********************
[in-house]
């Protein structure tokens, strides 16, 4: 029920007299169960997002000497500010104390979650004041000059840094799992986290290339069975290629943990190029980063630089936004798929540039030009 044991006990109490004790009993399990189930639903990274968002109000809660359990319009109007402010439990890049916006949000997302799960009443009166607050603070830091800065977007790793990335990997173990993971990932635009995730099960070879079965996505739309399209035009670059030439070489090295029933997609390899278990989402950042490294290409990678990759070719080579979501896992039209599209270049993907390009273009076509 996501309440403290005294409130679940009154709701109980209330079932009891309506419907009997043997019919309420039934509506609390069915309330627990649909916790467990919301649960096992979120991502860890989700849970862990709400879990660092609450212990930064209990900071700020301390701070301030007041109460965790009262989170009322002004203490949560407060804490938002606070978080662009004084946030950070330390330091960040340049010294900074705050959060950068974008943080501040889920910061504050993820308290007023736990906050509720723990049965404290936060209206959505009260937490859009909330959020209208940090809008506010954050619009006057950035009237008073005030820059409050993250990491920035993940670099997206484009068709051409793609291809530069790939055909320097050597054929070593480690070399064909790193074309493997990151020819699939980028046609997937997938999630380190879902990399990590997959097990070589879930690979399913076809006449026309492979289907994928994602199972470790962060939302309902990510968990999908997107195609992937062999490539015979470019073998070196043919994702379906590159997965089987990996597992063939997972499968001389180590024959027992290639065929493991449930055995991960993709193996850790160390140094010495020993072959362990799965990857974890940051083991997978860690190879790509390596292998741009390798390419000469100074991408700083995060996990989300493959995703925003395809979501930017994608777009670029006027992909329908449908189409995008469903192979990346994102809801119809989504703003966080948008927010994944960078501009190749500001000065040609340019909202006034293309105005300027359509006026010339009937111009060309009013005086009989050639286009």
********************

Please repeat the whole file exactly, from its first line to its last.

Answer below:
[in-house]
């Protein structure tokens, strides 16, 4: 029920007299169960997002000497500010104390979650004041000059840094799992986290290339069975290629943990190029980063630089936004798929540039030009 044991006990109490004790009993399990189930639903990274968002109000809660359990319009109007402010439990890049916006949000997302799960009443009166607050603070830091800065977007790793990335990997173990993971990932635009995730099960070879079965996505739309399209035009670059030439070489090295029933997609390899278990989402950042490294290409990678990759070719080579979501896992039209599209270049993907390009273009076509 996501309440403290005294409130679940009154709701109980209330079932009891309506419907009997043997019919309420039934509506609390069915309330627990649909916790467990919301649960096992979120991502860890989700849970862990709400879990660092609450212990930064209990900071700020301390701070301030007041109460965790009262989170009322002004203490949560407060804490938002606070978080662009004084946030950070330390330091960040340049010294900074705050959060950068974008943080501040889920910061504050993820308290007023736990906050509720723990049965404290936060209206959505009260937490859009909330959020209208940090809008506010954050619009006057950035009237008073005030820059409050993250990491920035993940670099997206484009068709051409793609291809530069790939055909320097050597054929070593480690070399064909790193074309493997990151020819699939980028046609997937997938999630380190879902990399990590997959097990070589879930690979399913076809006449026309492979289907994928994602199972470790962060939302309902990510968990999908997107195609992937062999490539015979470019073998070196043919994702379906590159997965089987990996597992063939997972499968001389180590024959027992290639065929493991449930055995991960993709193996850790160390140094010495020993072959362990799965990857974890940051083991997978860690190879790509390596292998741009390798390419000469100074991408700083995060996990989300493959995703925003395809979501930017994608777009670029006027992909329908449908189409995008469903192979990346994102809801119809989504703003966080948008927010994944960078501009190749500001000065040609340019909202006034293309105005300027359509006026010339009937111009060309009013005086009989050639286009």